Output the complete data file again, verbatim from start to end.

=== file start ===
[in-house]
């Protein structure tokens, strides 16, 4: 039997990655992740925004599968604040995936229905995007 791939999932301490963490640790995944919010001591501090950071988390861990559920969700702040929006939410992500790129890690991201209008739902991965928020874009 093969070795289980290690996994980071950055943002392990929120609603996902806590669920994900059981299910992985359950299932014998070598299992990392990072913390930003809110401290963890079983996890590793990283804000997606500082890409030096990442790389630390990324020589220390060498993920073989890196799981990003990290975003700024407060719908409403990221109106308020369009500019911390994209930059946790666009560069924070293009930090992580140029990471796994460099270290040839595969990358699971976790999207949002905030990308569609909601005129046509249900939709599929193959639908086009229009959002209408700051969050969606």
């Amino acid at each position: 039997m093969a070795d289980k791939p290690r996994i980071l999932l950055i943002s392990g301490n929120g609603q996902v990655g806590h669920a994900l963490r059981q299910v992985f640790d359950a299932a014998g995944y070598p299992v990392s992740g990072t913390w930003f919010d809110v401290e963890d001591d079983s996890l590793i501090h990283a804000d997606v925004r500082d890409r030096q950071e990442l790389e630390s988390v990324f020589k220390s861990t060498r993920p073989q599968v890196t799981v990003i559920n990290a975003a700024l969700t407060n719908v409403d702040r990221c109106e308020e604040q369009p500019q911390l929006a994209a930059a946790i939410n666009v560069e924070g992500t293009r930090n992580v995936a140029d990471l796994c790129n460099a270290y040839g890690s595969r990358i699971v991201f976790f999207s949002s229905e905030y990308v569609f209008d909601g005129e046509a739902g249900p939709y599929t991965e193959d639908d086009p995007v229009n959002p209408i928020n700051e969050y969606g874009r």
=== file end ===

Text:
[in-house]
């Protein structure tokens, strides 16, 4: 039997990655992740925004599968604040995936229905995007 791939999932301490963490640790995944919010001591501090950071988390861990559920969700702040929006939410992500790129890690991201209008739902991965928020874009 093969070795289980290690996994980071950055943002392990929120609603996902806590669920994900059981299910992985359950299932014998070598299992990392990072913390930003809110401290963890079983996890590793990283804000997606500082890409030096990442790389630390990324020589220390060498993920073989890196799981990003990290975003700024407060719908409403990221109106308020369009500019911390994209930059946790666009560069924070293009930090992580140029990471796994460099270290040839595969990358699971976790999207949002905030990308569609909601005129046509249900939709599929193959639908086009229009959002209408700051969050969606």
């Amino acid at each position: 039997m093969a070795d289980k791939p290690r996994i980071l999932l950055i943002s392990g301490n929120g609603q996902v990655g806590h669920a994900l963490r059981q299910v992985f640790d359950a299932a014998g995944y070598p299992v990392s992740g990072t913390w930003f919010d809110v401290e963890d001591d079983s996890l590793i501090h990283a804000d997606v925004r500082d890409r030096q950071e990442l790389e630390s988390v990324f020589k220390s861990t060498r993920p073989q599968v890196t799981v990003i559920n990290a975003a700024l969700t407060n719908v409403d702040r990221c109106e308020e604040q369009p500019q911390l929006a994209a930059a946790i939410n666009v560069e924070g992500t293009r930090n992580v995936a140029d990471l796994c790129n460099a270290y040839g890690s595969r990358i699971v991201f976790f999207s949002s229905e905030y990308v569609f209008d909601g005129e046509a739902g249900p939709y599929t991965e193959d639908d086009p995007v229009n959002p209408i928020n700051e969050y969606g874009r």